For example, it's possible that the models have encoded a social bias that certain ethnicities are more often involved in violent situations. If this were the case, it is possible that videos about people of one ethnicity may be more likely to be rated similar to videos about violent situations. This could be evaluated by applying the model to synthetic video pairs crafted to test these situations. There is also active research in measuring bias in language models, as part of the broader field of AI fairness.

We have not analyzed the biases in our model as, for our original application, potential for harm was extremely low. Care should be taken in future applications.

A more difficult issue is the multilingual nature of our data. For the pretrained cross-encoders in our model, we used the mmarco-mMiniLMv2-L12-H384-v1 model which supports a set of 100 languages (the original mMiniLMv2 base model) including English, German, Spanish and Chinese. However, it is reasonable to expect that the model's performance varies among the languages that it supports. The impact can vary — the model may fail either with false positives, in which it thinks a dissimilar pair is similar, or false negatives, in which it thinks a similar pair is dissimilar. We performed a basic analysis to evaluate the performance of our model in different languages and it suggested that our model performs well across languages, but the potential differences in the quality of our labels between languages reduced our confidence.

Training data

Since the RegretsReporter project operates without YouTube's support, we were limited to the publicly available data we could fetch from YouTube. The RegretsReporter project developed a browser extension that our volunteer project participants used to send us data about their YouTube usage and what videos YouTube recommended for them. We also used automated methods to acquire additional needed model training data (title, channel, description, transcript) for videos from the YouTube site directly.

To get labeled training data, we contracted 24 research assistants, all graduate students at Exeter University, to perform 20 hours each, classifying gathered video pairs using a classification tool that we developed. There are many subtleties in defining similarity of two videos, so we are not able to precisely describe what we mean by "similar", but we developed a policy to guide our research assistants in classifying video pairs. Research assistants all read the classification policy and worked with Dr. Chico Camargo, who ensured they had all the support they needed to contribute to this work. These research assistants were partners in our research and are named for their contributions in our final report.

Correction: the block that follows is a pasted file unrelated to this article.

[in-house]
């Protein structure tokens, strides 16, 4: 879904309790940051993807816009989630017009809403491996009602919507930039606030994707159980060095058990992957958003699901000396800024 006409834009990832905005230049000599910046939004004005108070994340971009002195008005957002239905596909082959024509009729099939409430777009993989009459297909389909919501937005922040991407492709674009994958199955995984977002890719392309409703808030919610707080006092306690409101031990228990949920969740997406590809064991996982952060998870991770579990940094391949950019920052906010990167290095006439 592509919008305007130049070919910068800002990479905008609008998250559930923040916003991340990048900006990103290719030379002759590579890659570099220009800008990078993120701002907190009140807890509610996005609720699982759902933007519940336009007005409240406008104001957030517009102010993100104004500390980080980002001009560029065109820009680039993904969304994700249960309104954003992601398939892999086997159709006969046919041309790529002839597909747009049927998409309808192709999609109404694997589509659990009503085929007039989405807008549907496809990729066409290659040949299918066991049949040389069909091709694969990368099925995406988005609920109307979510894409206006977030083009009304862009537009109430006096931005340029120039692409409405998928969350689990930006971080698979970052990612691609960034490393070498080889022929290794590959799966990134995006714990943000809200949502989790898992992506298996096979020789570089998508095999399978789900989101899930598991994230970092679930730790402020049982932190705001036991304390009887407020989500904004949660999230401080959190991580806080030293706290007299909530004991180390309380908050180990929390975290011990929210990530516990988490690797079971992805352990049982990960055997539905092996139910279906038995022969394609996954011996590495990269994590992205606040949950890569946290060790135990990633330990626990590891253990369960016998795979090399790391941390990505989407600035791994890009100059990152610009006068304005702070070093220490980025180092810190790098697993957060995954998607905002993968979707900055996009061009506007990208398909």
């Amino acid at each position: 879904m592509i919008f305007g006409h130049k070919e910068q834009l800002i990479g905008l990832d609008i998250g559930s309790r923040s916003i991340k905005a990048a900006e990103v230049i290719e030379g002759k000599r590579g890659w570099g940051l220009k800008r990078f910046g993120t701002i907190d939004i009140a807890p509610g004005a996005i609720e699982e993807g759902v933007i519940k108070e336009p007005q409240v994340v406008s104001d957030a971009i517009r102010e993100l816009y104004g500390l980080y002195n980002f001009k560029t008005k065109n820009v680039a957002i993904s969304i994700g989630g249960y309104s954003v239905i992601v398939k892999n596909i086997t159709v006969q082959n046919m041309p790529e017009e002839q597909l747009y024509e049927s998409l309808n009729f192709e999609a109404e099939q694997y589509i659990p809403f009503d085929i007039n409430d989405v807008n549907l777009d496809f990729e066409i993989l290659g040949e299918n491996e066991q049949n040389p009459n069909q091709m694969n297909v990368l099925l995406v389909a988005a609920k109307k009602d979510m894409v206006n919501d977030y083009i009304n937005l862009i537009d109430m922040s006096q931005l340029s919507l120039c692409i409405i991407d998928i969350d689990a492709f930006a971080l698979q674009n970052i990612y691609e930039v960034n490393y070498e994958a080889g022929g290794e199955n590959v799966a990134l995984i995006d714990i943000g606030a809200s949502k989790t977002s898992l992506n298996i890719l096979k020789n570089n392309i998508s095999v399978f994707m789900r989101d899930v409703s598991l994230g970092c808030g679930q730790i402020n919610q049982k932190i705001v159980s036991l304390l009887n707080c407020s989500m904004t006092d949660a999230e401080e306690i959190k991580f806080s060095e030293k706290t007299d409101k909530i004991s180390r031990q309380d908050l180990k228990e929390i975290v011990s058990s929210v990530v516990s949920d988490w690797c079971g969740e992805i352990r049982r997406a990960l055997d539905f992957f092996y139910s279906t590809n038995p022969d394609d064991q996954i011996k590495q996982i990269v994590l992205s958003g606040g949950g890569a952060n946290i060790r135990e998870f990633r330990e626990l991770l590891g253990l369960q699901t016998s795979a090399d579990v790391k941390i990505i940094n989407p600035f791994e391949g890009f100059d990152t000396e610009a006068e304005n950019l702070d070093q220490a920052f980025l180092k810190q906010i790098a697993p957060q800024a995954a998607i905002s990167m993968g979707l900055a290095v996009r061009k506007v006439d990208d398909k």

Thanks to our research assistants, we had 44,434 labeled video pairs to train our model (although about 3% of these were labeled "unsure" and so unused). For each of these pairs, the research assistant determined whether the videos are similar or not, and our model is able to learn from these examples.

Training procedure


Our training data of YouTube video titles, descriptions and transcripts tend to include a lot of noisy text having, for example, URLs, emojis and other potential noise. Thus, we used text cleaning functions to clean some of the noise. Text cleaning seemed to improve the model accuracy on test set but the text cleaning was disabled in the end because it added extra latency to the data preprocessing which would have made the project's model prediction run slower when predictions were ran for hundreds of millions of video pairs. The data loading and preprocessing class RRUMDataset in unifiedmodel.py file still includes text cleaning option by setting the parameter clean_text=True on the class initialization.

The text data was tokenized with mmarco-mMiniLMv2-L12-H384-v1 cross-encoder's SentencePiece tokenizer having a vocabulary size of 250,002. Tokenization was done with maximum length of 128 tokens.


The model was trained using PyTorch Lightning on NVIDIA A100 GPU. The model can also be trained on lower resources, for example with the free T4 GPU on Google Colab. The optimizer used was a Adam with learning rate 5e-3, learning rate warmup for 5% steps of total training steps and linear decay of the learning rate after. The model was trained with batch size of 128 for 15 epochs. Based on per epoch evaluation, the final model uses the checkpoint from epoch 13.

Evaluation results

With the final test set, our models were achieving following scores presented on the table below:

Metric Model with transcripts Model without transcripts
Accuracy 0.93 0.92
Precision 0.81 0.81
Recall 0.91 0.87
AUROC 0.97 0.96


We're grateful to Chico Camargo and Ranadheer Malla from the University of Exeter for leading the analysis of RegretsReporter data. Thank you to the research assistants at the University of Exeter for analyzing the video data: Josh Adebayo, Sharon Choi, Henry Cook, Alex Craig, Bee Dally, Seb Dixon, Aditi Dutta, Ana Lucia Estrada Jaramillo, Jamie Falla, Alice Gallagher Boyden, Adriano Giunta, Lisa Greghi, Keanu Hambali, Clare Keeton Graddol, Kien Khuong, Mitran Malarvannan, Zachary Marre, Inês Mendes de Sousa, Dario Notarangelo, Izzy Sebire, Tawhid Shahrior, Shambhavi Shivam, Marti Toneva, Anthime Valin, and Ned Westwood.

Finally, we're so grateful for the 22,722 RegretsReporter participants who contributed their data.


If these models are useful to you, we'd love to hear from you. Please write to publicdata@mozillafoundation.org